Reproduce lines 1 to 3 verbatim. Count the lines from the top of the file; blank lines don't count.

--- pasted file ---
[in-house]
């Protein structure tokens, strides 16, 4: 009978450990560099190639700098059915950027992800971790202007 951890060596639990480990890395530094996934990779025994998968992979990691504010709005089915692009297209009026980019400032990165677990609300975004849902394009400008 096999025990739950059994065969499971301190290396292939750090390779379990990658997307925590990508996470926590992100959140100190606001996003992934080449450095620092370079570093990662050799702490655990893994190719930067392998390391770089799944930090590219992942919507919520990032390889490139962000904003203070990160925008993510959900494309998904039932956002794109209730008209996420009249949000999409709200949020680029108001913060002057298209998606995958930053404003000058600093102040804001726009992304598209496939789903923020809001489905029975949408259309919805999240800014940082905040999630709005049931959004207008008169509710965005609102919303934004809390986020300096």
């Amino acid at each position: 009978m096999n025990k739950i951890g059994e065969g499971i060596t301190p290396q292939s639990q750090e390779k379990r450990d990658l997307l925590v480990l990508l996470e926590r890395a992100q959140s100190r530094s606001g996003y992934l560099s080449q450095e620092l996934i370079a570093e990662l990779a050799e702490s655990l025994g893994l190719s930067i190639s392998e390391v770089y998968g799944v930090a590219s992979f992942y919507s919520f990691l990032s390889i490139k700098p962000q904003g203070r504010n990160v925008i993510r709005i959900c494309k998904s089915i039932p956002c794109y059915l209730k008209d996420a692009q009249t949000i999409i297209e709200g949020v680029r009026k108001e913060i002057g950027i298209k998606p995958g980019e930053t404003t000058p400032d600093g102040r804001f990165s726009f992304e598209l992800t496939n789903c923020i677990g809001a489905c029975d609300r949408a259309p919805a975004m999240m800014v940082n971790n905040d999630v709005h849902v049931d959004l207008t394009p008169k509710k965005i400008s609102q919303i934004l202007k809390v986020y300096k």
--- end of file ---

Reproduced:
[in-house]
């Protein structure tokens, strides 16, 4: 009978450990560099190639700098059915950027992800971790202007 951890060596639990480990890395530094996934990779025994998968992979990691504010709005089915692009297209009026980019400032990165677990609300975004849902394009400008 096999025990739950059994065969499971301190290396292939750090390779379990990658997307925590990508996470926590992100959140100190606001996003992934080449450095620092370079570093990662050799702490655990893994190719930067392998390391770089799944930090590219992942919507919520990032390889490139962000904003203070990160925008993510959900494309998904039932956002794109209730008209996420009249949000999409709200949020680029108001913060002057298209998606995958930053404003000058600093102040804001726009992304598209496939789903923020809001489905029975949408259309919805999240800014940082905040999630709005049931959004207008008169509710965005609102919303934004809390986020300096």
């Amino acid at each position: 009978m096999n025990k739950i951890g059994e065969g499971i060596t301190p290396q292939s639990q750090e390779k379990r450990d990658l997307l925590v480990l990508l996470e926590r890395a992100q959140s100190r530094s606001g996003y992934l560099s080449q450095e620092l996934i370079a570093e990662l990779a050799e702490s655990l025994g893994l190719s930067i190639s392998e390391v770089y998968g799944v930090a590219s992979f992942y919507s919520f990691l990032s390889i490139k700098p962000q904003g203070r504010n990160v925008i993510r709005i959900c494309k998904s089915i039932p956002c794109y059915l209730k008209d996420a692009q009249t949000i999409i297209e709200g949020v680029r009026k108001e913060i002057g950027i298209k998606p995958g980019e930053t404003t000058p400032d600093g102040r804001f990165s726009f992304e598209l992800t496939n789903c923020i677990g809001a489905c029975d609300r949408a259309p919805a975004m999240m800014v940082n971790n905040d999630v709005h849902v049931d959004l207008t394009p008169k509710k965005i400008s609102q919303i934004l202007k809390v986020y300096k």